The personal benefits of musicking for people living with dementia: a thematic synthesis of the qualitative literature

Research output: Contribution to journalArticle

  • External authors:
  • C Milligan
  • N Ponsillo
  • L Geddes
  • B Riley


Background: This review aimed to explore the psychological, social and emotional benefits of taking part in music activities for people living with dementia through a systematic review of the qualitative literature.

Methods: Qualitative and mixed-method studies exploring the use of music for people living with dementia in a number of contexts were identified through a search of Psycinfo, CINAHL, Open Grey, Proquest Theses and Dissertations and Web of Science databases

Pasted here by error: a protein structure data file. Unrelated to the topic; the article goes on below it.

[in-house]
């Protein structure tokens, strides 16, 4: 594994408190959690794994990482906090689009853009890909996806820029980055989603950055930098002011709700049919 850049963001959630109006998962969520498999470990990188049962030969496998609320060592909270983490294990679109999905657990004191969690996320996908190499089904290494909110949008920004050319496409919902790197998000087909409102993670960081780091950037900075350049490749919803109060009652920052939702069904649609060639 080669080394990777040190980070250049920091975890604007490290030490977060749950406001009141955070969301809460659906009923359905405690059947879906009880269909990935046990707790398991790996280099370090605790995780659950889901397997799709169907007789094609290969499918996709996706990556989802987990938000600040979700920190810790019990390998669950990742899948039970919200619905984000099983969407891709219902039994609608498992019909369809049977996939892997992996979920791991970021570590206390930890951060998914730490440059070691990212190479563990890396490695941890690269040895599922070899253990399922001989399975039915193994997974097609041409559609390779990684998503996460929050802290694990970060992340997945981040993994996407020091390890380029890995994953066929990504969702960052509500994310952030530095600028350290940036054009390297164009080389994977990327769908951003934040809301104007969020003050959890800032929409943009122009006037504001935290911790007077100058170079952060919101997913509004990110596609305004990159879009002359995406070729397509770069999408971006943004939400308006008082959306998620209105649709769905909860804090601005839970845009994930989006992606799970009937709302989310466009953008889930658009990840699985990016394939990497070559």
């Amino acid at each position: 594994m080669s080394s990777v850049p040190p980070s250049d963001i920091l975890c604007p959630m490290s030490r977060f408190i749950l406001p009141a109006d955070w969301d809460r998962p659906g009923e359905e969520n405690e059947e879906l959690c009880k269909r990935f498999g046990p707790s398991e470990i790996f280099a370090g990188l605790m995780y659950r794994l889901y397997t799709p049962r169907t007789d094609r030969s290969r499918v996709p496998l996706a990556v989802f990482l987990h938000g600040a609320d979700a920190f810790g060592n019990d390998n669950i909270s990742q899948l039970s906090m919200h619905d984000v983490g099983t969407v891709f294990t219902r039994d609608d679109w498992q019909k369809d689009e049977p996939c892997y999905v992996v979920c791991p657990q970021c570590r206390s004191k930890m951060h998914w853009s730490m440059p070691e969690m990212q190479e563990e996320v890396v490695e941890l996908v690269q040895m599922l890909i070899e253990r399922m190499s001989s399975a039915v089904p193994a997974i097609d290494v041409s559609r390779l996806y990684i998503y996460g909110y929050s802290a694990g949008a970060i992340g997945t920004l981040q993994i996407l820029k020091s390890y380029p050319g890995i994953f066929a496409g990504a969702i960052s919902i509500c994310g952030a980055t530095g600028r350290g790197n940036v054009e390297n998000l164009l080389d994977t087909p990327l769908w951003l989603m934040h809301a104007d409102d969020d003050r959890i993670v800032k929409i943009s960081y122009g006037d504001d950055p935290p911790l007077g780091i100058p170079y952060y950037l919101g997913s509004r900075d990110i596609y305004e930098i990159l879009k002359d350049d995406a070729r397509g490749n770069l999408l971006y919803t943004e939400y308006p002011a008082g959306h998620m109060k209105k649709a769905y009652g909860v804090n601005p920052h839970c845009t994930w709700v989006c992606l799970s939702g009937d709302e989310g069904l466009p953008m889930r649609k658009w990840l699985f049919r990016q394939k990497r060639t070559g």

Results: Eighteen studies were identified that covered a wide range of music programmes for people with dementia, with the majority of programs focusing on active musical participation. A thematic synthesis revealed four key benefits of music engagement for people with dementia, namely: Taking Part, Being Connected, Affirming Identity and Immersion ‘in the moment’.

Conclusions: Engaging with music has a number of psychological, social and emotional benefits for people with dementia. However, only seven of 18 studies actively included people with dementia in the research process. Going forward, it would appear essential that people with dementia are encouraged to take a more active role in research exploring musical experiences and that a heightened emphasis is placed upon participatory approaches to knowledge generation

Bibliographical metadata

Original languageEnglish
JournalArts & Health
Issue number3
Early online date8 Sep 2017
Publication statusPublished - 2018